Following the Angora Fire, the bi-state Blue Ribbon Commission developed recommendations, many of which have been implemented and many more are still under way (2017 update report). Most notable is the continued commitment at the leadership level supporting a cooperative environment in aspects of emergency response. One shortcoming remaining in regional interoperations is the large number of dispatch centers servicing the region. There are five dispatch or command centers providing emergency services across this region. Some centers are primary, and others are secondary (Public Safety Answering Points PSAP) using several different Computer-Assisted Dispatch (CAD) platforms with limited ability to transfer emergency calls from CAD to CAD. This leads to phone transfers of emergency callers often multiple times, leading to duplicate dispatches, increased call taking times and uncoordinated responses. These practices are also not in alignment with the National Academies of Emergency Dispatch’s best practices or Finding 42 of The Emergency California-Nevada Tahoe Basin Fire Commission Report (2008) identified as “Interagency communications during wildland fire occurrences is at times delayed and confusing.”

To work around these issues for the past several years, a number of local fire agencies implemented Incident View software on their mobile data computers (MDCs). This inexpensive multi-platform response software allows for the sharing of incident-critical GIS data, mobile vehicle location information, and call routing of the closest resources between agencies from different jurisdictions, dispatch systems, and incompatible Computer-Assisted Dispatch (CAD). Given the trends in the number and scale of catastrophic wildfires in the west and the continuing increase in calls for medical and law enforcement responses, and the time for improved, more efficient consolidated dispatch and traffic management is now.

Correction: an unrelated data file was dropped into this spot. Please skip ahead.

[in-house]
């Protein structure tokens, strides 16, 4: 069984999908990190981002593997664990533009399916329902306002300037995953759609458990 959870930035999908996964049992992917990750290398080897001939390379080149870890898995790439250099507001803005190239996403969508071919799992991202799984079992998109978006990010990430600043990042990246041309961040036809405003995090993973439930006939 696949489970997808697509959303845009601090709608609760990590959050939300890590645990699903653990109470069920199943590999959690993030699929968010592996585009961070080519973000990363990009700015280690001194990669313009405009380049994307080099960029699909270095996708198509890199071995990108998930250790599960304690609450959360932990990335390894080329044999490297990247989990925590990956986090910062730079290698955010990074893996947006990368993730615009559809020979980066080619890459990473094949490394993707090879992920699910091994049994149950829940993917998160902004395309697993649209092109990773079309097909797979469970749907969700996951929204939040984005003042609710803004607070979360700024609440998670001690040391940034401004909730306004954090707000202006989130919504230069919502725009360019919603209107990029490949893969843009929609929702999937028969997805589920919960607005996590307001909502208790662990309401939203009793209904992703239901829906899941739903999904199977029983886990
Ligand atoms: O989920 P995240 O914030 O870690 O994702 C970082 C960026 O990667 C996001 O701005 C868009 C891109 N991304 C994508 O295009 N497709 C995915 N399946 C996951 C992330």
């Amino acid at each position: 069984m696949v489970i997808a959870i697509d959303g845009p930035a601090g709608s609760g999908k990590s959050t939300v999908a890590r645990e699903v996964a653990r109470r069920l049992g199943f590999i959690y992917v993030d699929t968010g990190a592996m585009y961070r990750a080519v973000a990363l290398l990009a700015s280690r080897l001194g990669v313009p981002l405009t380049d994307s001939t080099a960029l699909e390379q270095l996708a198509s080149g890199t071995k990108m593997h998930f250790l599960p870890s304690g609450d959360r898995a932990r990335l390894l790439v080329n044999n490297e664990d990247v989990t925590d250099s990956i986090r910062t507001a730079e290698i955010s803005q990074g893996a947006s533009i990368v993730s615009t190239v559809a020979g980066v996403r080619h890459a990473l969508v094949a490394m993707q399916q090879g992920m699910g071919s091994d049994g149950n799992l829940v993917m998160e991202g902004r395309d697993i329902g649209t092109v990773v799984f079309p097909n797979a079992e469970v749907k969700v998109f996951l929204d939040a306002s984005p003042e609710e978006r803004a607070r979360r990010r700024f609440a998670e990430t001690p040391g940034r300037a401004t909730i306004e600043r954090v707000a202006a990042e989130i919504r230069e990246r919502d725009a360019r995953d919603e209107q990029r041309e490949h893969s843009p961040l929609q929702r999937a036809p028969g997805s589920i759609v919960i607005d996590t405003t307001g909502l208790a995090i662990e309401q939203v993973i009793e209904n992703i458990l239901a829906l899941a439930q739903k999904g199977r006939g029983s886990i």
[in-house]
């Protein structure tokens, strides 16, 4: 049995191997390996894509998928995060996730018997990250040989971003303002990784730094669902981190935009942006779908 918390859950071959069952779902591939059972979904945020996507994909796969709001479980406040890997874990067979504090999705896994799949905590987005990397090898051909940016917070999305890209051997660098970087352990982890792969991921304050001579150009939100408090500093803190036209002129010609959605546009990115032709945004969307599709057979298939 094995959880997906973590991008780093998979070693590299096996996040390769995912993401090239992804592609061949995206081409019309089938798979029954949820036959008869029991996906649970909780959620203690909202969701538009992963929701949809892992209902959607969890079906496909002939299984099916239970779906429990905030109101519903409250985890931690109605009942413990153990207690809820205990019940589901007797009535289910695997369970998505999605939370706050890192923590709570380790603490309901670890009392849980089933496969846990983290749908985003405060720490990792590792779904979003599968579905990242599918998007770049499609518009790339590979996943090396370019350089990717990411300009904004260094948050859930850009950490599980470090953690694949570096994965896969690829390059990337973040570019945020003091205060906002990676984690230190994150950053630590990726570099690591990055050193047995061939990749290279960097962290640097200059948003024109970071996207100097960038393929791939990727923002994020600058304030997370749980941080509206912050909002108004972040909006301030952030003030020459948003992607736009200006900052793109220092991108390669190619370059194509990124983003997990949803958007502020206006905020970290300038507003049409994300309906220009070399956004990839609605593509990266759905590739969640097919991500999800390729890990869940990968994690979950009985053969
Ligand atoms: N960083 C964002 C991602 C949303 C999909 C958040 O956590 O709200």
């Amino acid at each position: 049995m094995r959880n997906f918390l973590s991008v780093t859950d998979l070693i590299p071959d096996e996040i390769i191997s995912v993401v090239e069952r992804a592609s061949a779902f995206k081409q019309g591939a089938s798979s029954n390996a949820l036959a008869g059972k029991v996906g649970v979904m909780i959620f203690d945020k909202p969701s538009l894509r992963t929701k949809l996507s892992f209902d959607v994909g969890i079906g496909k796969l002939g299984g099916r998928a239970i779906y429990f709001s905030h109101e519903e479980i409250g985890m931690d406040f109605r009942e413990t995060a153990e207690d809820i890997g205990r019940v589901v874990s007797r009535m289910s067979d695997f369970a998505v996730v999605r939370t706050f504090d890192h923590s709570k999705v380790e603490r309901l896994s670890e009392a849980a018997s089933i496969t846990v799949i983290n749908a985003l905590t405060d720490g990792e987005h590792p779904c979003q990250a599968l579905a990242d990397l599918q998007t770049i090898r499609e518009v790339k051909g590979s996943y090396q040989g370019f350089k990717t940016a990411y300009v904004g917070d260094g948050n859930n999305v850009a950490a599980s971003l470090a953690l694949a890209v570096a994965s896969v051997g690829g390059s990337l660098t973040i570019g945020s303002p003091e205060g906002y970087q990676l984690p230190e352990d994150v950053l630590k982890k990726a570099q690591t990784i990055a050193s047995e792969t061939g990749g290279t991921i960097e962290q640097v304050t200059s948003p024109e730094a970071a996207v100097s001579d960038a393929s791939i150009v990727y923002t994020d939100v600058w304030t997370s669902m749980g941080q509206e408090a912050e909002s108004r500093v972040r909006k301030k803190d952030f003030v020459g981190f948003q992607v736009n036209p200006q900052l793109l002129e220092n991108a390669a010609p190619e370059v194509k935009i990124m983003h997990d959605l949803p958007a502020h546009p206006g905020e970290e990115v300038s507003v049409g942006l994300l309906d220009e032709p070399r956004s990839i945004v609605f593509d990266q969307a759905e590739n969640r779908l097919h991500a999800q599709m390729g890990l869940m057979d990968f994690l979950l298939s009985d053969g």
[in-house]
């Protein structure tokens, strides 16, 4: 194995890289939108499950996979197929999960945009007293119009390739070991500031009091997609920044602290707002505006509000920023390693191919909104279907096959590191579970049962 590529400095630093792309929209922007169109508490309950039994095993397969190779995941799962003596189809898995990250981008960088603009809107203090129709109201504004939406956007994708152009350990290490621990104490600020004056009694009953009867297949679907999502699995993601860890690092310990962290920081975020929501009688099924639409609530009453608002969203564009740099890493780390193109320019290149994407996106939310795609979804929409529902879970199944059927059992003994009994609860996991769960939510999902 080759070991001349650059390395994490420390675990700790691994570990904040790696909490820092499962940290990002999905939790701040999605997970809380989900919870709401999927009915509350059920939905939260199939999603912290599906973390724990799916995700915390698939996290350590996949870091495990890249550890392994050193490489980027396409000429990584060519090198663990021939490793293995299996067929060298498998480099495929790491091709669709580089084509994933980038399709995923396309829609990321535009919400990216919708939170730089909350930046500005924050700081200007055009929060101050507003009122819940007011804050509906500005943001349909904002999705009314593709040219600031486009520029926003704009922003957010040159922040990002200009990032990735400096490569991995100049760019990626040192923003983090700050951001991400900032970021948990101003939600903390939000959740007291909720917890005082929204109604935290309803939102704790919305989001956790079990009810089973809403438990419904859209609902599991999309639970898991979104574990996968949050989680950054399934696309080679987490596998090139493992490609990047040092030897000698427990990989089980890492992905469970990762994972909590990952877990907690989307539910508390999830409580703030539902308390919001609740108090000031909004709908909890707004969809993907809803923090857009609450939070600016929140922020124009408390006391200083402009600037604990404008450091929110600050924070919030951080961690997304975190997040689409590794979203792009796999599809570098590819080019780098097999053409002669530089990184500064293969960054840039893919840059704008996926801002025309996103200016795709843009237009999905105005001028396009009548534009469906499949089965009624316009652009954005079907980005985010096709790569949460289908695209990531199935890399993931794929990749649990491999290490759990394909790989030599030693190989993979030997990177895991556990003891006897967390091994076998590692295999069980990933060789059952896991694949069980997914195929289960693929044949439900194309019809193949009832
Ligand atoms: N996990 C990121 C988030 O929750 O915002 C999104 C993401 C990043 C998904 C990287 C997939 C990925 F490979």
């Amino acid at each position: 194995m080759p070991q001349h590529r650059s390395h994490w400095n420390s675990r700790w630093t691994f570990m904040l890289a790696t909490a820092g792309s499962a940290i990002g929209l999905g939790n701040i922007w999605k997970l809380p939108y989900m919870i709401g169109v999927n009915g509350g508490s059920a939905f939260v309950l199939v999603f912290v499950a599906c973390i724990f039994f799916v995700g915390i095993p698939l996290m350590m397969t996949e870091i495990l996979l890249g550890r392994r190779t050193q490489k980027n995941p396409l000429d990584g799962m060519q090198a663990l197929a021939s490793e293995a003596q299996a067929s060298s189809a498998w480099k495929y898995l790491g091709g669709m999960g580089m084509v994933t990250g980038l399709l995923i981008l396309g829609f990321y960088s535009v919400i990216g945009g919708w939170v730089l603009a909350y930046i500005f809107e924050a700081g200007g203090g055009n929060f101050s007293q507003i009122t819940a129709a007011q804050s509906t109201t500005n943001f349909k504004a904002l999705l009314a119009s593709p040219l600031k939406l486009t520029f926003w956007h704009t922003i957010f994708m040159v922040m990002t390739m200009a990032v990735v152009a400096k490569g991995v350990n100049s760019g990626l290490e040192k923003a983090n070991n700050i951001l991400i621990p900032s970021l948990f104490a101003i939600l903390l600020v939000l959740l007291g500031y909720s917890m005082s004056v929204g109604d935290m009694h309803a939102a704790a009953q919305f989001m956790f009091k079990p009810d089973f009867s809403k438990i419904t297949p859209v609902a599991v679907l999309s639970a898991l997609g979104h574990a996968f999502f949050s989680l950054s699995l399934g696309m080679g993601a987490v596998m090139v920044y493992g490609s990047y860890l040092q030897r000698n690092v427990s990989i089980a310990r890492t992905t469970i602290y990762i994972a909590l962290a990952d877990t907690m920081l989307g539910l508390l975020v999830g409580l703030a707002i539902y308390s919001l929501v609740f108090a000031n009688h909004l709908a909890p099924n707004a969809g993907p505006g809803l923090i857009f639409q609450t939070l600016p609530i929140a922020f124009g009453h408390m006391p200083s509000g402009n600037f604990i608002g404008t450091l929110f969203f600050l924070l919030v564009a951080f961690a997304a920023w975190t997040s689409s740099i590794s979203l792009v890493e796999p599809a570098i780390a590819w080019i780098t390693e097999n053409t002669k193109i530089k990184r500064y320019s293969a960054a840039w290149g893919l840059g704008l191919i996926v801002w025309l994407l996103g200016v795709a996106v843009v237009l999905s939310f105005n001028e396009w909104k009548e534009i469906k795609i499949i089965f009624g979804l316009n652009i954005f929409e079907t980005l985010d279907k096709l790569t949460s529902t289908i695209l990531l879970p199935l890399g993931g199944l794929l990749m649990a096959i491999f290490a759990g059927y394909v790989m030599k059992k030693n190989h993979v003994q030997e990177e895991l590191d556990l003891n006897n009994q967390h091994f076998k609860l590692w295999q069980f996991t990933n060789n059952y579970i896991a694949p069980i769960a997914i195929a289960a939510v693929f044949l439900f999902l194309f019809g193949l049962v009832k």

Additionally, a FEMA grant request has been submitted to develop a SaS interoperability system to provide emergency managers improved performance, while providing predictive insights and more connectivity between first responders, traffic and transit operations, and the public. The system will integrate publicly available datasets to provide a better understanding of visitors in the Lake Tahoe Basin including travel movements and duration of stay, emergency roadway issues including closures or hazards caused by landslides, fires, toxic spills, avalanches, tree falls, and power outages. As wildland fire is the biggest risk in the Tahoe Basin, further benefits will include early notification of wildland fire through the Alert Tahoe Camera system that will allow fires to be pinpointed and relayed back into the end warning system. Additionally, a Linking Tahoe application will provide location information to direct the public to defibrillators placed throughout public areas within the Basin. The overall development of the application will be phased with the first phase focusing on emergency applications and a future phase for Travel Demand Management within the Tahoe Basin. Currently, emergency managers use the bed base count to establish resource allocation and response priorities which provides inaccurate counts of the actual number of people present in the basin and no sense of real-time information, new data sources and more accurate visitor information are necessary to provide accurate analytics and allocation of resources both for transportation and emergency services.